According to Prasetya and Kato (2011), the prime purpose of management style is to enhance employees’ performance so that the objective of the organization can be achieved. Kanyabi and Devi (2011) view management style as a multidimensional construct and an extremely vital criterion that determines organizational success or failure. Employee performance, on the other hand, is the important building block of an organization.
The primary objective of small scale enterprises just like any business is to make profit and achieve liquidity status. They try to achieve this by providing employment and goods and services. According to Uhl-Bien and Maslyn (2005) the effectiveness of these roles is greatly determined by the availability and accessibility to personnel, finance, machinery, raw materials and most importantly the operational management style. This is because all integrated groups need to be coordinated to achieve effective result and this is the sole responsibility of a manager. Mangers strive to achieve organization objectives, through the use of various management styles. Some of these management styles include participative, autocratic, laissez- faire, paternalistic, persuasive, democratic management style among others. Among them , I would like to discuss autocratic and democratic management style.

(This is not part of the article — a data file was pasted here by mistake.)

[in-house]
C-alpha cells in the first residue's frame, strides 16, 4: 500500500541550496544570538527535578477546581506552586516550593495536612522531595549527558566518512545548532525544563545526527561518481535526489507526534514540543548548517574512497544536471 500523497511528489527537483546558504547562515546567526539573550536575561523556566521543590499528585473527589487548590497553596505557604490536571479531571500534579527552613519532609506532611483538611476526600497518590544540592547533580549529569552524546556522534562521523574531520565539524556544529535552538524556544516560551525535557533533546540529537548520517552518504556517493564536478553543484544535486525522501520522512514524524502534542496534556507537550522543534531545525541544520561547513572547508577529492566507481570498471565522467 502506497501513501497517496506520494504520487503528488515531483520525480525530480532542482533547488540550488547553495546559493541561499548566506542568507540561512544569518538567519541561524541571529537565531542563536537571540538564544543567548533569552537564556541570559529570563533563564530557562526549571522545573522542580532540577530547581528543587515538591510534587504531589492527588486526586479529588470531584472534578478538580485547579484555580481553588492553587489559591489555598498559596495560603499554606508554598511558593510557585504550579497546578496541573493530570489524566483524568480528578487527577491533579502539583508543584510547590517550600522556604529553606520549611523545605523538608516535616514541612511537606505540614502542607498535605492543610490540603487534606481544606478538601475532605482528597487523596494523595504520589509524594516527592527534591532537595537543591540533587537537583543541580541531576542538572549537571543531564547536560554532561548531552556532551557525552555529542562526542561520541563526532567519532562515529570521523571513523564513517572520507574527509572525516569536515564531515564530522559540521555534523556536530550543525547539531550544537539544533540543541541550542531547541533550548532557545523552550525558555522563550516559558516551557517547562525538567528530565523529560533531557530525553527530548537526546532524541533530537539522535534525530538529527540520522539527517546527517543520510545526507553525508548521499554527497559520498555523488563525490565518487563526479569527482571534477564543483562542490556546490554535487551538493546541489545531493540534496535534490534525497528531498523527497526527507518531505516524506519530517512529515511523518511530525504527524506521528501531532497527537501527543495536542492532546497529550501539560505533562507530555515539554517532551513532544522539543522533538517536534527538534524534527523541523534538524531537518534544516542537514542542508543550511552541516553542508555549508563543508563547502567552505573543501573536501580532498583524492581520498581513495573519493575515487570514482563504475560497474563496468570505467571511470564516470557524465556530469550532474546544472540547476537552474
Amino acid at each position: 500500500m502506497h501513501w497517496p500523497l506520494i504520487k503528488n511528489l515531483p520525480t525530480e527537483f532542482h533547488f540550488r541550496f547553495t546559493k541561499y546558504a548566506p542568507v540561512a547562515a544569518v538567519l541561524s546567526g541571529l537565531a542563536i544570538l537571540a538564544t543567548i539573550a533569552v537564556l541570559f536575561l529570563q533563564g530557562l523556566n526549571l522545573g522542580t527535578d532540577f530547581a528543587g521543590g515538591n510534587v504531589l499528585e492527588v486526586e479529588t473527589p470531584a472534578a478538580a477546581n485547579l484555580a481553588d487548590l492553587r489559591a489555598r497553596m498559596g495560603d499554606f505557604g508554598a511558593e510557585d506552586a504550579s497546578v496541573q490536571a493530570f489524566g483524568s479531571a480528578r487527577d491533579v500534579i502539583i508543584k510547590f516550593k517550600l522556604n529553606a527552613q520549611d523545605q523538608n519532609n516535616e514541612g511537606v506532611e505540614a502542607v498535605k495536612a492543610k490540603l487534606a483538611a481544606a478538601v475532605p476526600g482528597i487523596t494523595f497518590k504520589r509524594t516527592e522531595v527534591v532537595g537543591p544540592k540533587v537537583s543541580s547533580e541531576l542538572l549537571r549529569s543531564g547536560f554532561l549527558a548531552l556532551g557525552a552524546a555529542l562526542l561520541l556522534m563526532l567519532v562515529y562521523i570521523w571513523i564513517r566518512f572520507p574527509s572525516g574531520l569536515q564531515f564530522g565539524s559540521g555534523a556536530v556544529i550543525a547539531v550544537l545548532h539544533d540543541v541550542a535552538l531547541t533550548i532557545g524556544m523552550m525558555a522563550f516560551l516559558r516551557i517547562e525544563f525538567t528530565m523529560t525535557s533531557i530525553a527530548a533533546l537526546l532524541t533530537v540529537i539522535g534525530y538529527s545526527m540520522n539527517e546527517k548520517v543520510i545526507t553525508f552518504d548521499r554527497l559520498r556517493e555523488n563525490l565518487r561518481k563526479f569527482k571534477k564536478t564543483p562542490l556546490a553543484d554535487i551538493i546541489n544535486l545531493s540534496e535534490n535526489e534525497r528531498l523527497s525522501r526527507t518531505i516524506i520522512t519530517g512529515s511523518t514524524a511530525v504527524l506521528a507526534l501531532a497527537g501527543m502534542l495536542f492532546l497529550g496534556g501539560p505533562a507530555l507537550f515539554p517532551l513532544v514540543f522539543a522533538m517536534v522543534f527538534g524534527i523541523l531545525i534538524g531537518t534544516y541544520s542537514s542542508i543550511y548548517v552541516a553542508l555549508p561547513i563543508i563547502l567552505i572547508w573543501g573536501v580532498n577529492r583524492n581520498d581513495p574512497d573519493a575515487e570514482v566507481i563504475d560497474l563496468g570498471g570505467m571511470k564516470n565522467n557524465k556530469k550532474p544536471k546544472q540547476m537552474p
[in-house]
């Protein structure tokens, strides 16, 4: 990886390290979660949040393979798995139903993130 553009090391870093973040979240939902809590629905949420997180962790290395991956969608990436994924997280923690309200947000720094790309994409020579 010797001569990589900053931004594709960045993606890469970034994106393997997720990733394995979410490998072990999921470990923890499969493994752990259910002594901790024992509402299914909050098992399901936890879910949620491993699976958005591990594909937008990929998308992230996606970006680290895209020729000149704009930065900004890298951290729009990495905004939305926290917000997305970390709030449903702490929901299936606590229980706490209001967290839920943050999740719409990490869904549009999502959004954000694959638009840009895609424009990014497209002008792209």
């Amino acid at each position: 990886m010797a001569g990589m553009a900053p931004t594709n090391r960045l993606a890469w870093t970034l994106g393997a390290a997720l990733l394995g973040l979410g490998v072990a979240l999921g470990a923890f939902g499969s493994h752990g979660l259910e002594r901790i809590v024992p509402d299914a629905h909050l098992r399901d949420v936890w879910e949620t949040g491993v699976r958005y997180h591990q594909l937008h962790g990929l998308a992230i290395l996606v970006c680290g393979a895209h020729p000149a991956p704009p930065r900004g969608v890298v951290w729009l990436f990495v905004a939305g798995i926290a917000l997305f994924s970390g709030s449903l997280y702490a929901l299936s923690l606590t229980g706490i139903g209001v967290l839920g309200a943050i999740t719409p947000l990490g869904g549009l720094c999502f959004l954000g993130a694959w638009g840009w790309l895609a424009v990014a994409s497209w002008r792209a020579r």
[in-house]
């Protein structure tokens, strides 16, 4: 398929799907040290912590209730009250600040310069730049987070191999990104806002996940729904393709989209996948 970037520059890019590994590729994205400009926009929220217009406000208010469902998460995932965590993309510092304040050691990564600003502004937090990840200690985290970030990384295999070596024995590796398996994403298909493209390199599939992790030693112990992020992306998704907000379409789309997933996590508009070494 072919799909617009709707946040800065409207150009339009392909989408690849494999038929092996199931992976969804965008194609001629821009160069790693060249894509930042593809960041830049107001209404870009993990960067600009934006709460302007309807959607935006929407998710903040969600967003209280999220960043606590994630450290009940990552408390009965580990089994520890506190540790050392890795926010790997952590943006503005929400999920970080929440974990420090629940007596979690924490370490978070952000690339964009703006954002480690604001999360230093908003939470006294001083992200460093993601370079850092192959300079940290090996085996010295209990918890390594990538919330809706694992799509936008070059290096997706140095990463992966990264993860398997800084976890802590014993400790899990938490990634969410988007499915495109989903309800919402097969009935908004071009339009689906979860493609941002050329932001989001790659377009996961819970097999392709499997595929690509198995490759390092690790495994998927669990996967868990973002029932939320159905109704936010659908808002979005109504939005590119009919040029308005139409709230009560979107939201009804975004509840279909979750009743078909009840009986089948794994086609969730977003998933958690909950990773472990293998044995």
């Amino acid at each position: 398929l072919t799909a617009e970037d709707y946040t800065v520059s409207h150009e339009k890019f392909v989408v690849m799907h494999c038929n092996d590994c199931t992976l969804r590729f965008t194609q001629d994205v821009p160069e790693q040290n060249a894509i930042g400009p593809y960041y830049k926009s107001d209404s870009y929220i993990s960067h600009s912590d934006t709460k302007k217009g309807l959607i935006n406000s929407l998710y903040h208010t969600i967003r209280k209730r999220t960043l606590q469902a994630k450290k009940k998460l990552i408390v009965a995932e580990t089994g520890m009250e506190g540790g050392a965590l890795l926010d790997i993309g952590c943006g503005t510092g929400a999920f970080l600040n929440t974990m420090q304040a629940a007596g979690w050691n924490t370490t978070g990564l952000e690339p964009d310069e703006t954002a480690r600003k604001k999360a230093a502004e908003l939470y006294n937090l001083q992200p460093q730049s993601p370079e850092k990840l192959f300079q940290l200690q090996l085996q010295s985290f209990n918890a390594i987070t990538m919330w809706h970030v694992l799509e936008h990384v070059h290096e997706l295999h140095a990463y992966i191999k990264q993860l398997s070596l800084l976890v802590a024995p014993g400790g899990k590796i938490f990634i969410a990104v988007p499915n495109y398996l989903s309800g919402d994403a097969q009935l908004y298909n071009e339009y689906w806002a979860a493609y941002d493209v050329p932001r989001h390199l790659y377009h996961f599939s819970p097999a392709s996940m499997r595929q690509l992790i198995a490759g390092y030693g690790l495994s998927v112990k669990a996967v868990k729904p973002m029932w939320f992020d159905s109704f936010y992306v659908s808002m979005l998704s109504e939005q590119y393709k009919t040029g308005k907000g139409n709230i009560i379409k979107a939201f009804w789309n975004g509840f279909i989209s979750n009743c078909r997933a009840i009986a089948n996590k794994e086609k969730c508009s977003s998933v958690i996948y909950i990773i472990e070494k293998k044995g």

Autocratic Management Style
In this style, the manager tells the employees what to do. If the employees fail to fall in line, they face consequences. Employees are motivated mostly through fear of discipline. The company has specific, clear policies that employees must follow. Management isn’t interested in hearing feedback from employees.